The Problem with People
October 28th, 2023
MOVIE: THE PROBLEM WITH PEOPLE
STARRING: PAUL REISER, COLM MEANEY, JANE LEVY, LUCIANNE MCEVOY
DIRECTED BY: CHRIS COTTAM
AMovieGuy.com’s RATING: 3 STARS (Out of 4)
Family is everything and it is a lesson you only learn when you are older. In director Chris Cottam’s film, The Problem with People, the story becomes about setting petty problems aside and embracing your family. Only in this instance, the embracing means going from New York all the way to Ireland to meet family you never knew you had. Paul Reiser stars in this gentle and delightful comedy, about cousins reuniting in the homeland, putting past drama aside to reunite, only to discover that they have some of their own squabbles they need to get over. The Problem with People quickly becomes a lovely trip to the Irish countryside, filled with great laughs, some bickering, and a lot of love.
It begins with Fergus Gorman (Des Keogh) sitting in bed and watching the television. The Russians are fighting Ukrainians. The Israelis and Palestinians are at war. Democrats and Republicans are at one another’s throats in America. So much fighting going on. It’s at that moment he realizes that his one dying wish is for his son Ciáran (Colm Meaney) to call the family on his uncle’s side in America, reunite the family, and set old conflicts aside. Keeping that wish, Ciáran calls cousin Barry (Paul Reiser) in New York, out of the blue. As Barry is trying to keep up with the hustle of his real estate firm and his daughter Natalya (Jane Levy) coping as a single mother, he decides, why not? Everything seems copacetic and then as most families go, the drama finds a way to seep into the foundation.
A witty script, Co-written by Reiser and Wally Marzano-Lesnevich, along with strong-rooted direction from Cottam helps, but what makes The Problem with People work so well is the chemistry between its two leads. Reiser and Meaney play like long-lost brothers, both having a perfectly dry sense of humor and unafraid to show their characters’ sensitive states. The early stages of friendship are an embrace of family and what looks like great happiness. Then Fergus passes away and the wrenches thrown into the wheel are just what happens to families. Fiona (Lucianne McEvoy) is the bartender at the local pub, catching the eye of both lonely lads making them extra chippy, followed by money left in the family will, making the two “adults” do some crazy things. I guess being divided is just a part of this family.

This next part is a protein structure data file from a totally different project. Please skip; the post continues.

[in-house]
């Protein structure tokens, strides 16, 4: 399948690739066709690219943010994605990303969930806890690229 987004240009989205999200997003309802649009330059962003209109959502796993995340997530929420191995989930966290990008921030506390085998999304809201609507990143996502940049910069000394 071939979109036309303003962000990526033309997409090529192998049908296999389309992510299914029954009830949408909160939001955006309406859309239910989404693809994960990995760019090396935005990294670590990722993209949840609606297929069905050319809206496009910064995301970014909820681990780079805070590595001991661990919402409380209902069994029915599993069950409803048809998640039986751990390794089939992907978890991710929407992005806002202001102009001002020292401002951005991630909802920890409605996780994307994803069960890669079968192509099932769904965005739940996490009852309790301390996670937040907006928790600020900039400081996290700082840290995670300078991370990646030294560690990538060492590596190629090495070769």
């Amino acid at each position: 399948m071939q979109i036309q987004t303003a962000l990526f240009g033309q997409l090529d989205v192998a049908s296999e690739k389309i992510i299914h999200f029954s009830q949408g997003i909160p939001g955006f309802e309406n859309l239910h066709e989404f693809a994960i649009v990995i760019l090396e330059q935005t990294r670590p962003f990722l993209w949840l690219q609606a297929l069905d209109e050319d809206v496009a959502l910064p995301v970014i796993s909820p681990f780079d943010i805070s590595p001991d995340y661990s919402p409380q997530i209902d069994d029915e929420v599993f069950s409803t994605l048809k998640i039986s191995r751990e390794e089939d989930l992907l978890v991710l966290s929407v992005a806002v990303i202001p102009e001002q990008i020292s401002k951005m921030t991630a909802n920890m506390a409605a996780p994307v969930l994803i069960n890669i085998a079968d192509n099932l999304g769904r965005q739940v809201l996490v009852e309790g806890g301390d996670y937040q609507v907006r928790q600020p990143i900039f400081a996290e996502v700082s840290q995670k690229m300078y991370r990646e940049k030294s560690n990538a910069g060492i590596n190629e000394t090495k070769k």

Narratively speaking, The Problem with People is a delightful escape. It’s a bit lean, holding back bigger dramatic potential, as I felt like it was missing a fuller third act. That’s not to minimize the things it does right, which make you laugh, escape to the beautiful hills and valleys of Ireland, and celebrate two actors that should be in many more just like it. It reminds me of films such as Waking Ned Devine, Sideways, or the delightful pettiness of Grumpy Old Men. When you are able to get two veterans together and keep it in a range that feels neither mean-spirited nor cheesy, you are doing it right.
It’s ultimately a great display for more movies like this being made. It may not feel like a fully robust production and the humor holds back from being sheer slapstick, but The Problem with People hits all the right buttons. Reiser and Meaney are a spectacular pair. They invite us into the family dynamics and we all will feel right at home. There’s nothing pretty about reuniting with family and The Problem with People understands all of that and more.
THE PROBLEM WITH PEOPLE PLAYS AT THE DOWNTOWN LA FILM FESTIVAL THURSDAY NOVEMBER 2ND AND WILL BE PLAYING IN SELECT THEATERS AT A LATER DATE.
Written by: Leo Brady